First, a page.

This book delves into the life of James Mellaart and his wife Arlette, their family histories and historical Istanbul, the romantic backdrop to Mellaart’s ground-breaking work. His son Alan explores in detail how the lives of his parents and their respective families unfolded, set against the social whirl of a summer palace on the Bosphorus. Mellaart’s archaeological discoveries and the excitement of excavation are vividly explained in first-hand accounts by those who were there at the time. Historical reports, eyewitness accounts from those who knew him and assessments of the impact of both Mellaart’s work and character by leading academics show the undoubted importance of his contribution to the archaeology of Turkey and the wider Near East. Richly illustrated in colour throughout, here for the first time the reader encounters previously unseen archive materials, including Mellaart’s personal notebooks and accounts, giving new perspective on one of the greatest and most controversial characters in the history of archaeology.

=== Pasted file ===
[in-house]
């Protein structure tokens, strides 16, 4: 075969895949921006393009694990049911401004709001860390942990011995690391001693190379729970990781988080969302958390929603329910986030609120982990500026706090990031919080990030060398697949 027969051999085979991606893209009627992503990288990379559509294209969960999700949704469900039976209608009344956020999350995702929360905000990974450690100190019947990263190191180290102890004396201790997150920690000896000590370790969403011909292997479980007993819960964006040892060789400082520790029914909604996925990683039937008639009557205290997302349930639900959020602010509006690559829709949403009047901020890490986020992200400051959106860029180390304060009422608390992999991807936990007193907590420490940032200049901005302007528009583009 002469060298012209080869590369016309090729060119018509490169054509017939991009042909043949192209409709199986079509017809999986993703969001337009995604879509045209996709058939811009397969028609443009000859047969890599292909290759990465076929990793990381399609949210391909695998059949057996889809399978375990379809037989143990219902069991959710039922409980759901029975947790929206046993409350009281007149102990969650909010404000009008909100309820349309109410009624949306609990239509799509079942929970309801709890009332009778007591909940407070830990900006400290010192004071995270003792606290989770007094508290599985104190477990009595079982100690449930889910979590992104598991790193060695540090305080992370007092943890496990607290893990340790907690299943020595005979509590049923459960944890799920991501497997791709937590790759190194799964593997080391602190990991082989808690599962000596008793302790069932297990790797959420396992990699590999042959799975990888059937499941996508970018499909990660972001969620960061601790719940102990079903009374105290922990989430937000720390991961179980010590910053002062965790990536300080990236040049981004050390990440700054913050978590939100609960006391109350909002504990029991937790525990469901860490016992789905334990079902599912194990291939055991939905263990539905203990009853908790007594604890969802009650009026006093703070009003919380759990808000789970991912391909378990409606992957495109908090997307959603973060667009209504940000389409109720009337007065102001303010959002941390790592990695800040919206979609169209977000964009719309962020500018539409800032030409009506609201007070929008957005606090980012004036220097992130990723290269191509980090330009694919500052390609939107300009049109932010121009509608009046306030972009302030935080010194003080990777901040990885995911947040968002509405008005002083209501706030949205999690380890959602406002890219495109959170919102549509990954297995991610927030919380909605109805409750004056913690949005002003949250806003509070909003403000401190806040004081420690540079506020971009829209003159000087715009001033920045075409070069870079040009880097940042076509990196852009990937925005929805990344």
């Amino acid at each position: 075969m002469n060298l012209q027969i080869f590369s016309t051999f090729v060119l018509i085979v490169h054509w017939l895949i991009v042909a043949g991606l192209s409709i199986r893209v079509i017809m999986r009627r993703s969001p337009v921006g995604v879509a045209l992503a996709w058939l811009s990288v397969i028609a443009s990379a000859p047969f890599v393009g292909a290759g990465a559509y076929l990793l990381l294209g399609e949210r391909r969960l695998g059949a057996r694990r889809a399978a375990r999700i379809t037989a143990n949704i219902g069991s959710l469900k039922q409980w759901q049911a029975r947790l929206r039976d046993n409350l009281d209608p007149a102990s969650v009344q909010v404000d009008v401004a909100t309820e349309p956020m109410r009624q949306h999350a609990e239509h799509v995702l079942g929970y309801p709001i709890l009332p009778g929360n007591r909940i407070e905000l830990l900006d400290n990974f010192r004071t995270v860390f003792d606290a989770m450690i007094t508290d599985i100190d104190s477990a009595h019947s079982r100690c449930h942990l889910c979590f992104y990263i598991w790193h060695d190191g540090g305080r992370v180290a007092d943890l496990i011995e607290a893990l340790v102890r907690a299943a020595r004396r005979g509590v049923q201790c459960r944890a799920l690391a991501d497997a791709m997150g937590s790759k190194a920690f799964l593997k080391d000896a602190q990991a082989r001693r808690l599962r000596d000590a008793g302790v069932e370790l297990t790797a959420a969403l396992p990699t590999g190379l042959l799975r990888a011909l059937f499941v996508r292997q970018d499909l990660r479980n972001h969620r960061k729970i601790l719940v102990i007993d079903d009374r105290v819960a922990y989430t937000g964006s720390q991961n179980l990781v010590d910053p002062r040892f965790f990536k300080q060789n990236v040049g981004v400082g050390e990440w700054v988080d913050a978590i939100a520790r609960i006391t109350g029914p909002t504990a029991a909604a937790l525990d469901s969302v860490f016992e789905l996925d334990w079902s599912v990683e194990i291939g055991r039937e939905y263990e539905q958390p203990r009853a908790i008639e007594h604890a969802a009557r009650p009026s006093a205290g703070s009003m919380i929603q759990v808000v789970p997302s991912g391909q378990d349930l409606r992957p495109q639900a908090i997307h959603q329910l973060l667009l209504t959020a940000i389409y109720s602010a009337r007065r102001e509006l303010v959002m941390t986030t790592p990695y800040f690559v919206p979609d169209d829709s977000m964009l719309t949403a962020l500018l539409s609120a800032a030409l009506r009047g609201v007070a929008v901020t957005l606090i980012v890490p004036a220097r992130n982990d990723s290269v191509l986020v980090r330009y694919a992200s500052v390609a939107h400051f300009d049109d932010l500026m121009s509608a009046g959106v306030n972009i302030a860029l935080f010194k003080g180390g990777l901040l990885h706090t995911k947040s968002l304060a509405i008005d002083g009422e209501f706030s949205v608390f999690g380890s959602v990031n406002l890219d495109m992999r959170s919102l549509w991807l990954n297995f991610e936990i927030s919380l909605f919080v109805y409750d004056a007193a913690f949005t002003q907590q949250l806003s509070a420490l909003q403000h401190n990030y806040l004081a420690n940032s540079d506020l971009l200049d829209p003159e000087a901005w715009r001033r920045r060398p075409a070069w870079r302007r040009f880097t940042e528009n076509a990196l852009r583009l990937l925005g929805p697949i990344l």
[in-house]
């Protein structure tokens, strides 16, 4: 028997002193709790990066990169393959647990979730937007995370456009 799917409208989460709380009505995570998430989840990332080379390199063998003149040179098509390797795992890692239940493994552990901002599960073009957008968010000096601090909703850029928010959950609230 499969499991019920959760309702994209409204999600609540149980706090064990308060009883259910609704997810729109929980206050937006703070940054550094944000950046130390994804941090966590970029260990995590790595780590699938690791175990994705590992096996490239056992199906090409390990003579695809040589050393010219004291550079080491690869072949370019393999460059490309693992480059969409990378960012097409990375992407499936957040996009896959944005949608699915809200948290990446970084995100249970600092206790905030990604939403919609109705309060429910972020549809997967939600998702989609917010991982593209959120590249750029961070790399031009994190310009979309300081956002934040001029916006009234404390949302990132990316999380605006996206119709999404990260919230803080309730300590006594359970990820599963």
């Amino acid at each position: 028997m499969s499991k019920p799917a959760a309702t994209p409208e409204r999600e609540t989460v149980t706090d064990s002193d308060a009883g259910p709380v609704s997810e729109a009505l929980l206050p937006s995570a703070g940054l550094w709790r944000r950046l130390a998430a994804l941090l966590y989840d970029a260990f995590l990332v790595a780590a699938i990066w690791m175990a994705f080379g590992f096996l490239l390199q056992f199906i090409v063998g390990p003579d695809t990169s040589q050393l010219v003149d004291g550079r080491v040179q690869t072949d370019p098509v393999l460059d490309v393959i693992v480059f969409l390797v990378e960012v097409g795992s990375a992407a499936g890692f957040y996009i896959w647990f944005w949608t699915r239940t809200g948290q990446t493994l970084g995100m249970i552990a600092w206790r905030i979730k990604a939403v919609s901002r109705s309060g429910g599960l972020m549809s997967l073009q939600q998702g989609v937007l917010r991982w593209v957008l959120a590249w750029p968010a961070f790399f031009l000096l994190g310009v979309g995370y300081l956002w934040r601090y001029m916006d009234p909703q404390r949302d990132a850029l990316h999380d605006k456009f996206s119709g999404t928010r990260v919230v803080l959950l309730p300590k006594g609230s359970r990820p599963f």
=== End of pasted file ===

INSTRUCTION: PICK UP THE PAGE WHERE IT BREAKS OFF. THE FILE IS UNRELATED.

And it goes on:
About the Author
Alan C. Mellaart is a joint honours BA graduate of Modern Middle Eastern Studies, from Hatfield College, Durham University, United Kingdom. He attended the Advanced Executive Program at the Kellogg Graduate School of Management of Northwestern University in 1998.

Prior to consulting he has 15 years of business experience gained between 1977-1992 with Spinneys (1948) Ltd., distributors and retailers in Saudi Arabia (1978-1979), The Welcome Foundation pharmaceutical company as Territory Manager and Tetra Pak as Sales Manager in Turkey.